The plane stops spinning and comes to rest on the side of the runway.  As local emergency response personnel arrive upon the scene and rush toward the plane, one of them trips on a large crack in the runway and breaks her leg.  The county-owned airport had previously been notified of this defect and had scheduled repairs a week down the road.

Meanwhile, the head pilot, a long-time alcoholic, stumbles off the plane with bloodshot, glassy, watery eyes and a strong odor of alcohol emitting from his breath, puts his arm around a particularly attractive female law enforcement officer and mumbles "Wha's happening, occifer?"

Discuss the liabilities amongst yourselves. 

And, if you happen to be a law professor, feel free to use this example on one of your exams.  I'm just that generous.

The New York Legal Blog Round Up

BlawgsI'm back from Florida and am enjoying the brisk, windy chill of my hometown once again. 

My advice: stay inside, stay warm and enjoy today's round up of interesting posts from my fellow New York blawgers:

Juz the Fax:

New York Attorney Malpractice Blog:

New York Legal Update:

New York Personal Injury Law Blog:

New York Public Personnel Law:

Second Circuit Sentencing Blog:

Wait a Second!:

Judicial selection, certifications and lies, oh my.

Checkmark Just a few quick New York highlights--direct from Florida.

Old news already, but important news:  the United States Supreme Court has upheld New York's judicial selection process.  More here from Simple Justice and New York Legal Update.

And, in Reddington v. Staten Island University Hospital, ___F.3d___(2d Cir. Dec. 14, 2007)the Second Circuit certified the following questions to the New York Court of Appeals:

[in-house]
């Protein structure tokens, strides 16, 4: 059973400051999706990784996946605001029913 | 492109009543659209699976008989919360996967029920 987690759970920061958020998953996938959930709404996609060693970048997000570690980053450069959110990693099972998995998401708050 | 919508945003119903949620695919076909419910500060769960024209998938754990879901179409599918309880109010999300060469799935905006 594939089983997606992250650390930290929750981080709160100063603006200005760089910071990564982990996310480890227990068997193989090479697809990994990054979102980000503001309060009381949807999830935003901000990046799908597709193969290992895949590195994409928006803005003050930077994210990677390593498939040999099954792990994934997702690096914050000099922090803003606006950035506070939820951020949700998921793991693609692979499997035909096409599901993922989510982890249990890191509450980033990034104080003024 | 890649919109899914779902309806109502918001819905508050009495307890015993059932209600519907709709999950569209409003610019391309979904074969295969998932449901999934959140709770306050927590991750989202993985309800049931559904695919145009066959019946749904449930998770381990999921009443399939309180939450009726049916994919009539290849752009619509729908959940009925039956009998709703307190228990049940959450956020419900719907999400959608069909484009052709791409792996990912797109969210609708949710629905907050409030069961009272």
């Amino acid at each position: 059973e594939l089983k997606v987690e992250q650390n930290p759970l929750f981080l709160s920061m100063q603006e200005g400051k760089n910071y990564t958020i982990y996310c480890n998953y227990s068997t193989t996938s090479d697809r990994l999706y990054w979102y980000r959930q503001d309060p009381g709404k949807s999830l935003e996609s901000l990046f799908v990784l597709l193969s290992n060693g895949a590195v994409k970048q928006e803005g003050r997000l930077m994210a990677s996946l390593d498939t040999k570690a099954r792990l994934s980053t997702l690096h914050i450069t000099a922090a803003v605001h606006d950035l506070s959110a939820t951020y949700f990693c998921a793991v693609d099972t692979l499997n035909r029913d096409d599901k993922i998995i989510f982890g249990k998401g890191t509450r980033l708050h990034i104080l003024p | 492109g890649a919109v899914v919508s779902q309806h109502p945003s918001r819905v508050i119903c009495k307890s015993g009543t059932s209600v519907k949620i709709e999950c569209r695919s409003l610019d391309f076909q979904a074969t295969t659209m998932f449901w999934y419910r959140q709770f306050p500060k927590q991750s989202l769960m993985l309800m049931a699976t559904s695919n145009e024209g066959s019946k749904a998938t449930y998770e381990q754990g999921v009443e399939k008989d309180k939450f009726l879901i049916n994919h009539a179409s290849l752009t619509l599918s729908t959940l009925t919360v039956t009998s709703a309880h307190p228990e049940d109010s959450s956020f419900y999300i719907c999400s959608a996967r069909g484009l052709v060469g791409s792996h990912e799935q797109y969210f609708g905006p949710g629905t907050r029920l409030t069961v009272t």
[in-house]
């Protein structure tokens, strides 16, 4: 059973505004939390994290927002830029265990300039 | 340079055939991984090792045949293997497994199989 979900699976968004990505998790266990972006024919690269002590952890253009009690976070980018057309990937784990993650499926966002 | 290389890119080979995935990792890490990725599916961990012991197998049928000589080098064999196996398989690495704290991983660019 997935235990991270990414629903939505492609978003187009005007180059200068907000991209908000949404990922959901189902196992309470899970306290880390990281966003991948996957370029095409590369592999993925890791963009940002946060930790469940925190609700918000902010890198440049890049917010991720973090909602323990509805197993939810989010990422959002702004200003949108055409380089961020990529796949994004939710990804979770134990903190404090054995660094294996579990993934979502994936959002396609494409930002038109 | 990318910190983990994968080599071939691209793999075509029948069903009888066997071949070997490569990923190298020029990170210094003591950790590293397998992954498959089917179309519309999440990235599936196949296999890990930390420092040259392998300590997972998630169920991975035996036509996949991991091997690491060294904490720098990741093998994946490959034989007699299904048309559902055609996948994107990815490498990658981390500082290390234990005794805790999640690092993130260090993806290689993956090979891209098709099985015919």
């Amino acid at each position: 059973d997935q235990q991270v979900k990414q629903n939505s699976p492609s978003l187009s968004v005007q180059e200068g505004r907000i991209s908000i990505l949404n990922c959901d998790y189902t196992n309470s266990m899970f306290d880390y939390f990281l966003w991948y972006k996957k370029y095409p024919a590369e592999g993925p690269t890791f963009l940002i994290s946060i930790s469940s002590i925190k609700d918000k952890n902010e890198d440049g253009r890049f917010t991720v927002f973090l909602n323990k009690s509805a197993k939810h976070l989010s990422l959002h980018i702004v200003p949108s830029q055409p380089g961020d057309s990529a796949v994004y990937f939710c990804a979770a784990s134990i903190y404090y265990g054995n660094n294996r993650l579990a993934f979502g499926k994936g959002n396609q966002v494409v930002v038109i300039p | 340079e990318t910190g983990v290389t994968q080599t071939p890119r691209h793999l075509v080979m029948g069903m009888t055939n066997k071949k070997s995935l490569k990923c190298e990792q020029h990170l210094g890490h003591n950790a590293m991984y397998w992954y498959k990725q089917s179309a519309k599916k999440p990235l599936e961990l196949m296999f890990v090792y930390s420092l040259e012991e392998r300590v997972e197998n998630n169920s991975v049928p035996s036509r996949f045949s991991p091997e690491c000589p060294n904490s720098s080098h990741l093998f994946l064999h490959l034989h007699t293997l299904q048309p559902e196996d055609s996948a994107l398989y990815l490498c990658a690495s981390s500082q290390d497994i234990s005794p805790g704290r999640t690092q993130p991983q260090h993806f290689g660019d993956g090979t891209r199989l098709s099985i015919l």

(1)Does the institution of a time-barred claim pursuant to New York Labor Law § 740 simultaneously with a claim pursuant to New York Labor Law § 741 trigger section 740(7)’s waiver provision and thereby bar the section 741 claim, even if the section 740 claim is subsequently withdrawn?

(2) Does the definition of employee in New York Labor Law § 741 encompass an individual who does not render medical treatment, and under what circumstances?

Hat tip:  Adjunct Law Prof Blog.

Finally, Judge Alvin K. Hellerstein of the Southern District of New York criticized the CIA's handling of interrogation tapes. (NY Times) 

The New York Legal Blog Round Up

Blawgs It's the belated New York blawg round up of interesting posts from my fellow New York blawgers:

Juz the Fax

New York Attorney Malpractice Blog:

New York Legal Update:

No-Fault Paradise:

  • Prima Facie (New York Law Journal article discussing recent changes in prima facie standard for no-fault cases)

Second Opinions:

Wait a Second!:

The New York Legal News Round Up

Latest_news It's time for the weekly round up of interesting New York legal headlines:

Beyond These Four Walls

Drlogo11 I'm posting from sunny, albeit not exactly balmy, Florida.  The New York legal news round up and blog round up will follow later on this week.  In the meantime, enjoy this week's Legal Currents column, which is published in The Daily Record, is entitled "Beyond these four walls."  The article is set forth in full below and a pdf of the article can be found here.

My past Legal Currents articles can be accessed here.


Beyond these four walls

“Resistance is futile. Your life as it has been is over.”


Businesses exist to make money and, as we all know, time is money.

The more efficient and productive a business is, the more profitable it is.

The business of law is no different. In the absence of prof- its, a law practice will fail. Therefore, it is surprising that law offices tend to be extra- ordinarily inefficient, in large part because the lawyers run- ning them stubbornly resist change.

In general, legal employers have been steadfastly reluc- tant to change the way business “has always been done.” Technological advancements are shunned rather than embraced, as lawyers cling to the traditional workplace structure.

The end result of this staunch resistance to technological change is a lower profit margin. The failure to adapt to rapidly changing technology costs law practices money. Likewise, overhead decreases when legal employers are willing to take advantage of the time- and money-saving benefits offered by new technology.